There’s a scene in classic rom-com Love Actually when Bad Harry teases his wife for still listening to Joni Mitchell. She replies, ‘I love her. And true love lasts a lifetime.’ It always makes me smile and think of me and Billy: an (admittedly one-sided) love that’s coming up for 30 years and shows no sign of abating. I recently saw him perform live for the 8th time, and it caused me to reflect on where this love originated and what it’s meant in my life.
Getting ready for the Wembley Stadium concert last September, which I suspected might be the last time I’d see him (although I’ve been wrong before, so here’s hoping), I thought it would be fun to dig out my teenage diary from 21st May 1990 – the date of my first Billy Joel concert.
In a manner to be expected of a nearly-14-year-old, I (1) talk more about the minibus journey from Bolton to London and back (arriving home at 4.33AM Tuesday morning – responsible behaviour from the teachers who took us?!) than the concert itself, and (2) employ mainly generic superlatives e.g. ‘fantastic, wonderful, unbelievable’. A flick through the pages preceding the gig is revealing, featuring countdowns to the big night, and Billy’s birthday (9th May) duly noted (was I planning to send him a card, I wonder?).
How and when did the obsession (which was not a normal one, to be honest, in the days when most girls my age were attaching Grolsch bottle tops to their shoes and swooning over those blonde twins, oh and The Other One that Smash Hits called Ken) begin? As with so many of these stories, there was a boy, of course. A boy I had a crush on made me a mix tape (for younger readers, this is what we had before playlists. They were ace and we would search them frantically for romantic meaning, of which there was usually none. For further illustration of this, see Avenue Q, below, which spookily enough references Billy Joel*).
I became hooked on the same things I love today: his melodies, his piano playing, the sheer variety of his music, which ranged from jazz to pop to rock through classical and blues, and probably above all (being a bit of a fan of the words even then) his lyrics. I thought he was just a brilliant writer. I liked the way he used songs to tell stories; and those stories were about ordinary people, who, although they were usually from another continent, were people I could recognise, people I might know. He wrote about working class (or lower middle class), ordinary people.
I fell in love with Brenda and Eddie (see Scenes from an Italian Restaurant, best song ever, by anyone, yes ever), Anthony who worked in the grocery store, Bobby, who was driving through the city in a hot new rent-a-car, and Virginia with her much-coveted, well, virginity. I fantasised about the places: it was no coincidence that, later, New York would become my favourite place in the world. It was a kind of pilgrimage for me: while other people’s ‘must see’ lists were headed by the Empire State building and the Statue of Liberty, I sought out the Staten Island Ferry, Mulberry St, Sullivan St, and thrilled when I found them, humming to myself in a triumphant, dreamy way.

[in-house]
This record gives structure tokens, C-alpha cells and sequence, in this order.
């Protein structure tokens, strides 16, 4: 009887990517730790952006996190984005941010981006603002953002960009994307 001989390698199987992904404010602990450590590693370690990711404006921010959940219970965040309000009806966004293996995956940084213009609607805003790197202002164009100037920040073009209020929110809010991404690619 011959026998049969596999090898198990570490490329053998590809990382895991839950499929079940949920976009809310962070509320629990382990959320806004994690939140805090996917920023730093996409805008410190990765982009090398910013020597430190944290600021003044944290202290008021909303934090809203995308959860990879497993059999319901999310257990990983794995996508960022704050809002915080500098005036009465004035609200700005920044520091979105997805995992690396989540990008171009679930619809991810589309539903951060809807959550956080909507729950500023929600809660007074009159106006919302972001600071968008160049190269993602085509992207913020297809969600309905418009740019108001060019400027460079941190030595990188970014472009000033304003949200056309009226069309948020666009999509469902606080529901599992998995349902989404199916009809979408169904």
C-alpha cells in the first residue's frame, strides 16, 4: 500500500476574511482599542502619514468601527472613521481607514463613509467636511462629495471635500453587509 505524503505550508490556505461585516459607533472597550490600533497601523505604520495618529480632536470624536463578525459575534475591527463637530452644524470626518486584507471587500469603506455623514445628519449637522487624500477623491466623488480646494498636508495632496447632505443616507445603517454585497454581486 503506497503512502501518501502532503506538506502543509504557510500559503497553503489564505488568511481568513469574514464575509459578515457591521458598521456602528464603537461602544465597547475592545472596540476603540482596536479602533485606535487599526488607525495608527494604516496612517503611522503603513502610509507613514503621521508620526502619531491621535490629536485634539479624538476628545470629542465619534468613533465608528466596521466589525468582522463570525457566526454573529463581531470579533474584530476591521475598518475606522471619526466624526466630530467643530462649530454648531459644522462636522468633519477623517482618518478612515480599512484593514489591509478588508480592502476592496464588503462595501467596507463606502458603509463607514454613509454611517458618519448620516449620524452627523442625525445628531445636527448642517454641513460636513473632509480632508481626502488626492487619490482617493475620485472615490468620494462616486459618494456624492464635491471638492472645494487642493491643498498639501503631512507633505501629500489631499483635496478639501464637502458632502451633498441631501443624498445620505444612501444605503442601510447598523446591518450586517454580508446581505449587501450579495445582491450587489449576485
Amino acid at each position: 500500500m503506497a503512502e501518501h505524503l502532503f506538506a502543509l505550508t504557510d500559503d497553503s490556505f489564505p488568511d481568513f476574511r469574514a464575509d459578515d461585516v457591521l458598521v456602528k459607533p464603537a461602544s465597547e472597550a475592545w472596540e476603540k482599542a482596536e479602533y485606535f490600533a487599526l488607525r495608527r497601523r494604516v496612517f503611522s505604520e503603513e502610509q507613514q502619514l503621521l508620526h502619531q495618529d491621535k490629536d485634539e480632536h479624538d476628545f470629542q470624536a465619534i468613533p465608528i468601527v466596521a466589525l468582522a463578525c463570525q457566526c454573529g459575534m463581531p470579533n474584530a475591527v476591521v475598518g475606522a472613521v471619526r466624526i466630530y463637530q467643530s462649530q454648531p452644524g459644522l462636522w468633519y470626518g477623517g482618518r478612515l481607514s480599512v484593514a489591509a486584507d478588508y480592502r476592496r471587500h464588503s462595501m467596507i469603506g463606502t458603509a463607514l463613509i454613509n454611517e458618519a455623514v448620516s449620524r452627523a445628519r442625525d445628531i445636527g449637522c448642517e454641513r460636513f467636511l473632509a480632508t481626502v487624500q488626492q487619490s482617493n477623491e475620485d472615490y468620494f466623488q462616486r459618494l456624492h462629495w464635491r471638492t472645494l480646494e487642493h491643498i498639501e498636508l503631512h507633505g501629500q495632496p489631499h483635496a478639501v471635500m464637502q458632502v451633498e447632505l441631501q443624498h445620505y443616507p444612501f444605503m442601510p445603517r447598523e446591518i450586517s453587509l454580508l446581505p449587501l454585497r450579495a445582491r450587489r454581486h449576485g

Now, it will probably come as no surprise to hear that the 14-year-old me was a full-on geek (and geekdom was not cool then, as it is now). Evidence: we did a kind of ‘show and tell’ in an English lesson, which was really just a ‘tell’, when we all had to get up and talk about something we really, really liked. I talked about Billy. I read out THE ENTIRE LYRICS to Goodnight Saigon (it’s a seven minute song, folks, and it includes the lines: We came in spastic / like tameless horses / We left in plastic / as numbered corpses). It’s fair to say the room fell into stunned silence. Not just a geek, a socially-conscious, earnest geek at that.
Then there was another boy. I wanted to kiss him so I made him sit on my sofa and watch the entire ‘Russia concert’ (again, see Avenue Q) and waited for a slow track (Baby Grand, I still remember it – not particularly conducive to smooching, being a love song to, well, a piano) during which to make my move. It wasn’t the last time I tried to enforce a Billy initiation as a precursor to romance; I can’t say it’s always been successful. I soon came to realise that not everyone would understand Billy as I did; and no-one, no-one, could love him as I did.
Over time my tastes broadened and eventually I could even pretend to be a little bit cool, because I started to like bands other, cooler, people liked (see: Stone Roses, Libertines, Arctic Monkeys. OK, hardly ground-breaking, but a step up for someone who had Genesis and Sting posters on her wall at uni). But I never lost my Billy Joel obsession, although at times I expressed it like a guilty pleasure. I continued to be frustrated by people whose eyes would glaze over and who would then mumble, ‘Uptown Girl, right? Er…that one about the river?’, would continue to suppress the urge to tie them down and perform a kind of inverse Ludovico technique on them, forcing open their ears while they absorbed the full glory of his back catalogue (particularly The Stranger, Turnstiles, and 52nd Street, since you’re asking). Every now and again, I would meet someone who shared The Love; in this crucible were special friendships forged.
Mostly though, as with all the best love affairs, it was just me and Him (yeah that’s right – I just capitalised him). He was with me through all of the growing up, the joys and the disappointments, of teens, twenties, thirties and he’s still with me in this proper adulting bit that’s happening right now. He’s my all-time favourite and that means for all time.
True love lasts a lifetime.
Thanks, Billy. Happy birthday. Don’t take any shit from anybody.
*’Mixtape’ from Avenue Q: